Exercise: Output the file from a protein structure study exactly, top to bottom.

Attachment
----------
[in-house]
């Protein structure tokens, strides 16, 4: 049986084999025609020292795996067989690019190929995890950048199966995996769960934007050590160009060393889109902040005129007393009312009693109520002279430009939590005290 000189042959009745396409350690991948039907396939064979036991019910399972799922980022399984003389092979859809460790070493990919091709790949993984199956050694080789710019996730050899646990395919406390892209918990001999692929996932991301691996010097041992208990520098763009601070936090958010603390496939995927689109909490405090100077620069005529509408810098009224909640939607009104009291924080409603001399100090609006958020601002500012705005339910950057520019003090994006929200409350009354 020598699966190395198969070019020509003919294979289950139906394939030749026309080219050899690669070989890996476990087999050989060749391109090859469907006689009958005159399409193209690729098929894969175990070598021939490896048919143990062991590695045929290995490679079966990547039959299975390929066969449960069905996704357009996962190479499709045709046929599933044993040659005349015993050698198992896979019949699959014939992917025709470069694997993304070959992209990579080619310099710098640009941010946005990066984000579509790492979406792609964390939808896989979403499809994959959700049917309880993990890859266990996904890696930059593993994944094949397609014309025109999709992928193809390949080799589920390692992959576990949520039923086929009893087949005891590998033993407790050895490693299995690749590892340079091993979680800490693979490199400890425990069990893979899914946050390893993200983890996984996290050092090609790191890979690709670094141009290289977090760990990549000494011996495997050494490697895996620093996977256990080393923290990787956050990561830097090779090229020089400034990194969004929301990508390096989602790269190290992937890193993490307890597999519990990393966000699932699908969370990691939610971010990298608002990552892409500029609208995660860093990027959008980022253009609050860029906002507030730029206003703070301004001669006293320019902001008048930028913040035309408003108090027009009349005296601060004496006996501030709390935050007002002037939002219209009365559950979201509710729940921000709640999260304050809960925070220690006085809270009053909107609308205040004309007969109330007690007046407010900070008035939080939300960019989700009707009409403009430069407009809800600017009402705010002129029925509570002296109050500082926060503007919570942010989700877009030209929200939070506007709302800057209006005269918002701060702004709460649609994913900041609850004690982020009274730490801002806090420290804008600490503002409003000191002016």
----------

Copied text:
[in-house]
């Protein structure tokens, strides 16, 4: 049986084999025609020292795996067989690019190929995890950048199966995996769960934007050590160009060393889109902040005129007393009312009693109520002279430009939590005290 000189042959009745396409350690991948039907396939064979036991019910399972799922980022399984003389092979859809460790070493990919091709790949993984199956050694080789710019996730050899646990395919406390892209918990001999692929996932991301691996010097041992208990520098763009601070936090958010603390496939995927689109909490405090100077620069005529509408810098009224909640939607009104009291924080409603001399100090609006958020601002500012705005339910950057520019003090994006929200409350009354 020598699966190395198969070019020509003919294979289950139906394939030749026309080219050899690669070989890996476990087999050989060749391109090859469907006689009958005159399409193209690729098929894969175990070598021939490896048919143990062991590695045929290995490679079966990547039959299975390929066969449960069905996704357009996962190479499709045709046929599933044993040659005349015993050698198992896979019949699959014939992917025709470069694997993304070959992209990579080619310099710098640009941010946005990066984000579509790492979406792609964390939808896989979403499809994959959700049917309880993990890859266990996904890696930059593993994944094949397609014309025109999709992928193809390949080799589920390692992959576990949520039923086929009893087949005891590998033993407790050895490693299995690749590892340079091993979680800490693979490199400890425990069990893979899914946050390893993200983890996984996290050092090609790191890979690709670094141009290289977090760990990549000494011996495997050494490697895996620093996977256990080393923290990787956050990561830097090779090229020089400034990194969004929301990508390096989602790269190290992937890193993490307890597999519990990393966000699932699908969370990691939610971010990298608002990552892409500029609208995660860093990027959008980022253009609050860029906002507030730029206003703070301004001669006293320019902001008048930028913040035309408003108090027009009349005296601060004496006996501030709390935050007002002037939002219209009365559950979201509710729940921000709640999260304050809960925070220690006085809270009053909107609308205040004309007969109330007690007046407010900070008035939080939300960019989700009707009409403009430069407009809800600017009402705010002129029925509570002296109050500082926060503007919570942010989700877009030209929200939070506007709302800057209006005269918002701060702004709460649609994913900041609850004690982020009274730490801002806090420290804008600490503002409003000191002016």